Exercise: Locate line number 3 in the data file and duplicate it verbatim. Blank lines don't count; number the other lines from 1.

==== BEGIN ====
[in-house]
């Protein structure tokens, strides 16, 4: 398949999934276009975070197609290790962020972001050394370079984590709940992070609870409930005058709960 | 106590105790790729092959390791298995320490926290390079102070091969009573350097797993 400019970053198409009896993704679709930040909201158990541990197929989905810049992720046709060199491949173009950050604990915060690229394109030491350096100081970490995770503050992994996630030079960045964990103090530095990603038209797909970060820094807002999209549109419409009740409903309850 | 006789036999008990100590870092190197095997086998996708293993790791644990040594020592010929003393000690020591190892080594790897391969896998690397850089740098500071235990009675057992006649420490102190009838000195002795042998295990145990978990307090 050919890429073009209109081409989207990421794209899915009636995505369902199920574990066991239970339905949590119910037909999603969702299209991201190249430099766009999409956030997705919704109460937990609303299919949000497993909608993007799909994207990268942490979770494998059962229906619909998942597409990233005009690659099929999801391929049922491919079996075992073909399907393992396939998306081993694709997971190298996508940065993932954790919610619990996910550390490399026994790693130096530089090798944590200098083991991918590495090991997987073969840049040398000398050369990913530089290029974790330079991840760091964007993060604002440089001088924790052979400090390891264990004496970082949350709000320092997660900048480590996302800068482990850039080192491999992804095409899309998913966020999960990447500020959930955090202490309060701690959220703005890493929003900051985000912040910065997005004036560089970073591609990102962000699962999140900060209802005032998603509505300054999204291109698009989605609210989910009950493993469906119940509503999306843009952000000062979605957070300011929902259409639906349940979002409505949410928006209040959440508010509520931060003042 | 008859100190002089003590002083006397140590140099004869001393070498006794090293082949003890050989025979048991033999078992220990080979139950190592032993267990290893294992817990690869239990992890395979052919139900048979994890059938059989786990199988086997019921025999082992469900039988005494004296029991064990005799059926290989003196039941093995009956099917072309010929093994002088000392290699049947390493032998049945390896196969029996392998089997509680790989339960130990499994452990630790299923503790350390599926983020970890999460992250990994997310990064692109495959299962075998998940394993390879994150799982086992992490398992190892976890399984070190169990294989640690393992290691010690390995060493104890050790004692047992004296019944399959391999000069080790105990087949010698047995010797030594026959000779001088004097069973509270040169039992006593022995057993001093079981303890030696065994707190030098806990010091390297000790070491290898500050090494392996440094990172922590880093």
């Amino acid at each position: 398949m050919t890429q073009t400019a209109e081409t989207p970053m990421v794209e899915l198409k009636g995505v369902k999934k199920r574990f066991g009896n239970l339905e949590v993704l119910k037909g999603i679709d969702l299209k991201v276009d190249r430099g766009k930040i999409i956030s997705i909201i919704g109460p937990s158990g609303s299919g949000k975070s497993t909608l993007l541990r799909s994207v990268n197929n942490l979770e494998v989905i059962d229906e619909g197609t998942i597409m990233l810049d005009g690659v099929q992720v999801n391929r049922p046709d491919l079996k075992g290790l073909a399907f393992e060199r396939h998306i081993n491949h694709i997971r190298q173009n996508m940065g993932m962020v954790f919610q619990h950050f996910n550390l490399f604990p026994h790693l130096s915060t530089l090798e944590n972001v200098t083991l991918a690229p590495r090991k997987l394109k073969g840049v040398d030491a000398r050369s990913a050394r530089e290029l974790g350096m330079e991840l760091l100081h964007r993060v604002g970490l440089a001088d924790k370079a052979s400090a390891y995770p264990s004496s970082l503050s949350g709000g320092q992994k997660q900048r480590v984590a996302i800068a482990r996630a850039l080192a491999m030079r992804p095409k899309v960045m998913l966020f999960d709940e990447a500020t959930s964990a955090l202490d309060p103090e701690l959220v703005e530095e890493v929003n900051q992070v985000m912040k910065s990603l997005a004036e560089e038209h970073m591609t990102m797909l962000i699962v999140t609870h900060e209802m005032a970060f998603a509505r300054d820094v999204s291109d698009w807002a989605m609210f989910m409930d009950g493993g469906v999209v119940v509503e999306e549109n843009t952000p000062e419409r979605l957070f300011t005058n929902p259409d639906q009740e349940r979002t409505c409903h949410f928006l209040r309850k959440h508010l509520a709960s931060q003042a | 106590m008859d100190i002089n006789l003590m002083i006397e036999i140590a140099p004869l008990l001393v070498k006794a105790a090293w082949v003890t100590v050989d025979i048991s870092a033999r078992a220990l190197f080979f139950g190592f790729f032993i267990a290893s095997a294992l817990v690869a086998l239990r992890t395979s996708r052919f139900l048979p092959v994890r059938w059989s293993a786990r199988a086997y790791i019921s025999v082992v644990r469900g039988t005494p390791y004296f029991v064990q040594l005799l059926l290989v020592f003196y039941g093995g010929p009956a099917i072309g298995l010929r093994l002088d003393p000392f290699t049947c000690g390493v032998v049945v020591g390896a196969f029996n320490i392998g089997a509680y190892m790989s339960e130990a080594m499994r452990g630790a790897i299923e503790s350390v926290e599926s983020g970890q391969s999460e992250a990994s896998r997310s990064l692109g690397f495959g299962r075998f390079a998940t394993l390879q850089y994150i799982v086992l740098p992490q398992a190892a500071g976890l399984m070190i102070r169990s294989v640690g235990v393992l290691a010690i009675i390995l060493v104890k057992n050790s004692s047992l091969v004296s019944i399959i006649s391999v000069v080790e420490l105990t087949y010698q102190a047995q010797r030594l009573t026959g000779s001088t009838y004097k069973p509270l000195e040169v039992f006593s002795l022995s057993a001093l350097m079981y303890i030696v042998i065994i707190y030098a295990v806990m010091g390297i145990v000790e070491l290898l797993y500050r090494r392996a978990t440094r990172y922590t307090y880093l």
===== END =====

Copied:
């Amino acid at each position: 398949m050919t890429q073009t400019a209109e081409t989207p970053m990421v794209e899915l198409k009636g995505v369902k999934k199920r574990f066991g009896n239970l339905e949590v993704l119910k037909g999603i679709d969702l299209k991201v276009d190249r430099g766009k930040i999409i956030s997705i909201i919704g109460p937990s158990g609303s299919g949000k975070s497993t909608l993007l541990r799909s994207v990268n197929n942490l979770e494998v989905i059962d229906e619909g197609t998942i597409m990233l810049d005009g690659v099929q992720v999801n391929r049922p046709d491919l079996k075992g290790l073909a399907f393992e060199r396939h998306i081993n491949h694709i997971r190298q173009n996508m940065g993932m962020v954790f919610q619990h950050f996910n550390l490399f604990p026994h790693l130096s915060t530089l090798e944590n972001v200098t083991l991918a690229p590495r090991k997987l394109k073969g840049v040398d030491a000398r050369s990913a050394r530089e290029l974790g350096m330079e991840l760091l100081h964007r993060v604002g970490l440089a001088d924790k370079a052979s400090a390891y995770p264990s004496s970082l503050s949350g709000g320092q992994k997660q900048r480590v984590a996302i800068a482990r996630a850039l080192a491999m030079r992804p095409k899309v960045m998913l966020f999960d709940e990447a500020t959930s964990a955090l202490d309060p103090e701690l959220v703005e530095e890493v929003n900051q992070v985000m912040k910065s990603l997005a004036e560089e038209h970073m591609t990102m797909l962000i699962v999140t609870h900060e209802m005032a970060f998603a509505r300054d820094v999204s291109d698009w807002a989605m609210f989910m409930d009950g493993g469906v999209v119940v509503e999306e549109n843009t952000p000062e419409r979605l957070f300011t005058n929902p259409d639906q009740e349940r979002t409505c409903h949410f928006l209040r309850k959440h508010l509520a709960s931060q003042a | 106590m008859d100190i002089n006789l003590m002083i006397e036999i140590a140099p004869l008990l001393v070498k006794a105790a090293w082949v003890t100590v050989d025979i048991s870092a033999r078992a220990l190197f080979f139950g190592f790729f032993i267990a290893s095997a294992l817990v690869a086998l239990r992890t395979s996708r052919f139900l048979p092959v994890r059938w059989s293993a786990r199988a086997y790791i019921s025999v082992v644990r469900g039988t005494p390791y004296f029991v064990q040594l005799l059926l290989v020592f003196y039941g093995g010929p009956a099917i072309g298995l010929r093994l002088d003393p000392f290699t049947c000690g390493v032998v049945v020591g390896a196969f029996n320490i392998g089997a509680y190892m790989s339960e130990a080594m499994r452990g630790a790897i299923e503790s350390v926290e599926s983020g970890q391969s999460e992250a990994s896998r997310s990064l692109g690397f495959g299962r075998f390079a998940t394993l390879q850089y994150i799982v086992l740098p992490q398992a190892a500071g976890l399984m070190i102070r169990s294989v640690g235990v393992l290691a010690i009675i390995l060493v104890k057992n050790s004692s047992l091969v004296s019944i399959i006649s391999v000069v080790e420490l105990t087949y010698q102190a047995q010797r030594l009573t026959g000779s001088t009838y004097k069973p509270l000195e040169v039992f006593s002795l022995s057993a001093l350097m079981y303890i030696v042998i065994i707190y030098a295990v806990m010091g390297i145990v000790e070491l290898l797993y500050r090494r392996a978990t440094r990172y922590t307090y880093l």